A man on the perceived fringes of society in conflict with its upper echelons, a class war epitomized. Cars on one side, bikes on the other, and never the twain shall meet. And when they do, critics noted, the supposedly even meter of justice will invariably tilt in favour of the heavier, costlier, dirtier machines with four wheels.
With one of their own lost, it’s hard to blame cyclists for feeling this way, seeing conspiracy in everything. After all, cyclists, fully exposed to the elements and the impact of every vehicle—in ideally figurative terms—become convenient whipping posts for motorists, many of whom attribute their own angst to the pesky, obstructive presence of bikes on their roads. Some motorists point fingers at cyclists for sailing through stop signs, or for having a similarly cavalier attitude toward the rules drivers follow, despite their incomparable physics. A dangerously reactionary attitude engendered in both parties results, with cyclists accusing motorists of a cavalier attitude for the former’s lives.
It’s a circuitous Cold War of the streets, and with the consequent altercations that happen every day on the checkerboard gridwork of T.O., most going unreported to either police or the media, the likelihood of another Bryant–Sheppard incident grows.
“Our conclusion is that Mr. Bryant had been attacked by a man who unfortunately was in a rage,” said Richard Peck, a B.C. prosecutor brought to handle the case. “In such circumstances,” he said, alluding to Bryant’s actions, “he was legally justified in attempting to get away. The case could not be proved.” Adding that he wasn’t trying to “demonize” Sheppard by raising the issue of substance abuse, Peck nonetheless indicated that alcohol, drugs, and psychiatric problems lead to six prior altercations, indicating “a pattern of escalating behaviour with motorists leading to the fateful incident.”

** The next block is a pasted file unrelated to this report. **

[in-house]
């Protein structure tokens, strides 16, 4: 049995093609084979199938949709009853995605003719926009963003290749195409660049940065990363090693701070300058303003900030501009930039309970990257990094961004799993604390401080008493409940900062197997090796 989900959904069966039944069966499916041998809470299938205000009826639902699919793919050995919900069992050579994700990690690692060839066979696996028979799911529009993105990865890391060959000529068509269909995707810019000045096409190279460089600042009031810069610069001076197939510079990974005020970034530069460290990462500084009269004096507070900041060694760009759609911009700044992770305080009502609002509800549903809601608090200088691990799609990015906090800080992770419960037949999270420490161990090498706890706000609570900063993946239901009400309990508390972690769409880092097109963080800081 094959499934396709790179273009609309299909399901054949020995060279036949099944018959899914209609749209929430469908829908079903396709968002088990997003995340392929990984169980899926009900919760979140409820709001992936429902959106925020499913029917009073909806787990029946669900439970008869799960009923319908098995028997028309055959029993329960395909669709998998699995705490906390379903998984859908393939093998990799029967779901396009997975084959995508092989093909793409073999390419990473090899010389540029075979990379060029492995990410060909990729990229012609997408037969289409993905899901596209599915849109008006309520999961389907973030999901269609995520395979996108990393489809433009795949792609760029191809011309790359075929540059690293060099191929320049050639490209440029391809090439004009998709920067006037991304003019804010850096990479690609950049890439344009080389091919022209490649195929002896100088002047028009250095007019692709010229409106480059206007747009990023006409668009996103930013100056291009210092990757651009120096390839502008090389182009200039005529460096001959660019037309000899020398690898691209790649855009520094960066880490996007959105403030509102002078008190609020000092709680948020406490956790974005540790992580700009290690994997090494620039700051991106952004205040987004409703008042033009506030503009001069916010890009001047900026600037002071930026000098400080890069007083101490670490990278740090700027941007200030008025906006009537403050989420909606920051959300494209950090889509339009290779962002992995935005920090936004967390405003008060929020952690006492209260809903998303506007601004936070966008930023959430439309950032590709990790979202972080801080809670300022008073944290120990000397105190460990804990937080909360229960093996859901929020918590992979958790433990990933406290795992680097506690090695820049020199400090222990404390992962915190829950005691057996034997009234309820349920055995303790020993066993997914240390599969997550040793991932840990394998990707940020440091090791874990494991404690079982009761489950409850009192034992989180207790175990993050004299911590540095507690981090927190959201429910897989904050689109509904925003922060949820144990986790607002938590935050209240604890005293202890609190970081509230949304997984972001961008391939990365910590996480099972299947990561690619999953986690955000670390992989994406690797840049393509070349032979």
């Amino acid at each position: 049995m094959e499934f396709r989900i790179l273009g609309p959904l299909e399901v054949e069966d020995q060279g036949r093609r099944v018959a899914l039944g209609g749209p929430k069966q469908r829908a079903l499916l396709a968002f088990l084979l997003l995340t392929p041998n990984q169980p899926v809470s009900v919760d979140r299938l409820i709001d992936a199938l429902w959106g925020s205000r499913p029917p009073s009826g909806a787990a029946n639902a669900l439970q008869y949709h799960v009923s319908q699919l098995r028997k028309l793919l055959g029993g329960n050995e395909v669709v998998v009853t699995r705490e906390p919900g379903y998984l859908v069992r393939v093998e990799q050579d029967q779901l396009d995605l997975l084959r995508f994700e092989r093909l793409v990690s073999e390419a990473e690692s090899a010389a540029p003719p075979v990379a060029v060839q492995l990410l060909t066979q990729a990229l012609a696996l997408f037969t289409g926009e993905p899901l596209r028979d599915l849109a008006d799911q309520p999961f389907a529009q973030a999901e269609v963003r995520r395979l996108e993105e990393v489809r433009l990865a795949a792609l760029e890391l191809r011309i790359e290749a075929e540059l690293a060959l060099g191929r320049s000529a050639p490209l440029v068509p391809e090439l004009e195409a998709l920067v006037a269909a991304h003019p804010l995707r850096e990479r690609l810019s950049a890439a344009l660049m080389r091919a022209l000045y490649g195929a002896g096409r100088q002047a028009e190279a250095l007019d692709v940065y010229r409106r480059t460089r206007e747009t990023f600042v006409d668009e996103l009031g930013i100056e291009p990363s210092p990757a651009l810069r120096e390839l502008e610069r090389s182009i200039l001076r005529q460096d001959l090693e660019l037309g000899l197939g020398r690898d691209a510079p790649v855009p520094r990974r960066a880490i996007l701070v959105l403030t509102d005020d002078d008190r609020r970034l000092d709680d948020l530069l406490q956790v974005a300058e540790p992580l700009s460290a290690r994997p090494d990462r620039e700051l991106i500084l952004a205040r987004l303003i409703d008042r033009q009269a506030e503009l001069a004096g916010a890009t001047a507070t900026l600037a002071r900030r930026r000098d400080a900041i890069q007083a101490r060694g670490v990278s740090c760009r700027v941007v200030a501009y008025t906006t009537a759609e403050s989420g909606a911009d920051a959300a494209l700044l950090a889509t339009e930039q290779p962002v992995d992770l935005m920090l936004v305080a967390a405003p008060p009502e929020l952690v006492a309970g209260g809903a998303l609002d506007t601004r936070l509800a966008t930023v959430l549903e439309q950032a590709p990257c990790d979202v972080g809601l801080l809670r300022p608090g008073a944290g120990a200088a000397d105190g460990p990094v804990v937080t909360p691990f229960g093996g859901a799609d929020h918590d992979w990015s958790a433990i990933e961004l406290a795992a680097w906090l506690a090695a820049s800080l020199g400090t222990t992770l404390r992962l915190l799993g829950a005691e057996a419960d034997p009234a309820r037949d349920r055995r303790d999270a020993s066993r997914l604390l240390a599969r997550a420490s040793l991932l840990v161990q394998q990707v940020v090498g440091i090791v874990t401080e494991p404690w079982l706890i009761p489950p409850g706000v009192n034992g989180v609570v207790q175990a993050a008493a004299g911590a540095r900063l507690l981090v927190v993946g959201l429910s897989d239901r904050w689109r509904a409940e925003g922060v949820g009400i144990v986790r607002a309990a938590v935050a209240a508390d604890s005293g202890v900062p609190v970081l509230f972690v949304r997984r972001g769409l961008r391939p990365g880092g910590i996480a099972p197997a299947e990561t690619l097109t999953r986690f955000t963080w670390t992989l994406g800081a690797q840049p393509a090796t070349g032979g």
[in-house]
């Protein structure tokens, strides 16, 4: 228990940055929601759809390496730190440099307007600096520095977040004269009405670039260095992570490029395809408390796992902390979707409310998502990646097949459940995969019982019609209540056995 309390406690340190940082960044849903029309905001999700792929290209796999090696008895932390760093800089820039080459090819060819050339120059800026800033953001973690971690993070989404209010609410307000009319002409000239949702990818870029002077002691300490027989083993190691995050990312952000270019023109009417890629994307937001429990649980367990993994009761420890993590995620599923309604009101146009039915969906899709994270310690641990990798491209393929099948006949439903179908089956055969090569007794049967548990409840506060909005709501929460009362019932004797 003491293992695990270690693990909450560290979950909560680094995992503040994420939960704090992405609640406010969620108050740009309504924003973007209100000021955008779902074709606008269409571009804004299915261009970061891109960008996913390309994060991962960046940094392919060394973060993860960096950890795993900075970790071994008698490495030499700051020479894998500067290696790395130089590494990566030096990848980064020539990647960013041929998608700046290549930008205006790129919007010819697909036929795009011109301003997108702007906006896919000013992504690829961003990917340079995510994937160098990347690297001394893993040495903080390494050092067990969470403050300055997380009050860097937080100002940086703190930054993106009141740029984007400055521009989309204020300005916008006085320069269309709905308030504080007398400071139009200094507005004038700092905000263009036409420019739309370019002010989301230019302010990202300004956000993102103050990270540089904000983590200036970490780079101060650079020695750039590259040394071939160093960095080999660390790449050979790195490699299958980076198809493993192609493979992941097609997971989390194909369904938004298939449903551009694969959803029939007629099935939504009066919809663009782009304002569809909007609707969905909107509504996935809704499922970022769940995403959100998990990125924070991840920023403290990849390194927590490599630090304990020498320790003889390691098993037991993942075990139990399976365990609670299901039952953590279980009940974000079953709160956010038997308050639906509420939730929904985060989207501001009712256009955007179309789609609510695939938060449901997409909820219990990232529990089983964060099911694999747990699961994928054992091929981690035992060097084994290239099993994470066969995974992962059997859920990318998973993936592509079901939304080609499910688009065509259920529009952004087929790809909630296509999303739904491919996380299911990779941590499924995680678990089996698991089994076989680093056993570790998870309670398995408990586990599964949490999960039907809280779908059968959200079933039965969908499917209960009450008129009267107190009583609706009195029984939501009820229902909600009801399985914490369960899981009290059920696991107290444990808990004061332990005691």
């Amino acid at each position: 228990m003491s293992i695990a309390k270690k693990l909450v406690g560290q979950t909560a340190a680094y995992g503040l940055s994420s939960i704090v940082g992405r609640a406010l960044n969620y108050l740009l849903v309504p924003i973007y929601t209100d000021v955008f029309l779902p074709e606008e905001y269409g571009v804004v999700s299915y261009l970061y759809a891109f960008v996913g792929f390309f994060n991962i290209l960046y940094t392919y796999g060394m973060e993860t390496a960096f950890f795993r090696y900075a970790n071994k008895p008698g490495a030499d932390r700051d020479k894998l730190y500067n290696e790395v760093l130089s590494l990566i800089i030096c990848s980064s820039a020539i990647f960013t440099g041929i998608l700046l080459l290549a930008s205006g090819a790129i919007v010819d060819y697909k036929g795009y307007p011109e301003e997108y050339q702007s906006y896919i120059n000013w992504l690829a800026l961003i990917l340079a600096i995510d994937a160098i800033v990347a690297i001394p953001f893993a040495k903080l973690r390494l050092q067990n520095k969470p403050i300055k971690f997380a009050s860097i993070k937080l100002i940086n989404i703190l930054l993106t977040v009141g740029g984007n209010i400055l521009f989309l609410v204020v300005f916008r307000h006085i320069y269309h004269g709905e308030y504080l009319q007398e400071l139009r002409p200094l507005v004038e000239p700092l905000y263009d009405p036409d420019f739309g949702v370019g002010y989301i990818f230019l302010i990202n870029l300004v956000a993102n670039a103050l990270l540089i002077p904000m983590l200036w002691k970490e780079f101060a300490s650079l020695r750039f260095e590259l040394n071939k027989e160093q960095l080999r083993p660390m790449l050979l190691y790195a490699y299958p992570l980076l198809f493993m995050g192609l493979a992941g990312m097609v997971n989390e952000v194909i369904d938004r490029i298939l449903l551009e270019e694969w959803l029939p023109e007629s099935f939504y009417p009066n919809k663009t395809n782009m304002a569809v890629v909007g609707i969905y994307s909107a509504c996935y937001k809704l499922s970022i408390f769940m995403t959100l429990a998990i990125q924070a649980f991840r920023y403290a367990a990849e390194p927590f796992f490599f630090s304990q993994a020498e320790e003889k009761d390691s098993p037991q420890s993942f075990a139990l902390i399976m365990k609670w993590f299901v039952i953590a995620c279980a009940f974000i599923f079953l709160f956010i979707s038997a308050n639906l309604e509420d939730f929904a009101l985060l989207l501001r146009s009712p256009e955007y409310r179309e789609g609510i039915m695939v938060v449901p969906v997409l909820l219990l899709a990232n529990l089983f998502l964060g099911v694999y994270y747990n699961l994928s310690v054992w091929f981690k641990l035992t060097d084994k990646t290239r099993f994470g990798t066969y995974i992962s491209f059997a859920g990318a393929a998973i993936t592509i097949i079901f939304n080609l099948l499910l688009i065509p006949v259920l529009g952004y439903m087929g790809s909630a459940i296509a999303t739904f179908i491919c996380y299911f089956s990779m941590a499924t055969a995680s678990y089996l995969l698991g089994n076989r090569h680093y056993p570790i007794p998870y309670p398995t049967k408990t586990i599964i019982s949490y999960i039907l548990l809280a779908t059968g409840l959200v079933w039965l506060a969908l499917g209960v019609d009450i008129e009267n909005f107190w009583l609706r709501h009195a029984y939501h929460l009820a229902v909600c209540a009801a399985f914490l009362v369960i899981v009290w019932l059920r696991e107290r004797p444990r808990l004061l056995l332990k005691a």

Bryant, meanwhile, speaking to press in Toronto on May 25, assured his former constituents that the preceding nine months had not been a “morality play” of rich versus poor, cyclists versus motorists, or anything other than a simple matter of “twenty-eight seconds that changed everything.”
Still, despite the focus on a man whose meteoric rise was evinced in his rhetoric of June 2007, waging all-out war on the use of cars as potential weapons, the political history of Michael Bryant has been entirely lost. Here’s a politician with the terrible evidence of what happens when a car, guided less by a brain than by octane spiked with adrenaline, forces a tractor trailer off an Ontario highway. We’ll never know for sure what went through Bryant’s head for those few seconds at the end of last summer, but with an angry or fearful foot on the accelerator, ignoring or forgetting the obvious difference between a car and a ten-speed, he used his vehicle’s inertia to force a thirty-three-year-old man into the other lane, to the curb, and ultimately, to his death.
To many, Sheppard didn’t die a hero. But the young courier’s death, like that of anyone killed when their thirty-pound bike comes into contact with a two-tonne car, was the result of dangerous driving, propelled by the same recklessness for which Bryant would have seen a hundred Hondas mangled beyond repair. Even in self-defence, as Peck insisted it was, a car used to allegedly fling a human being to the sidewalk is still being used as a brutally disproportionate weapon, and it sets an unacceptably dangerous precedent for every other cyclist in Toronto.
If nothing else, the memory of Darcy Allan Sheppard deserves recognition of that much.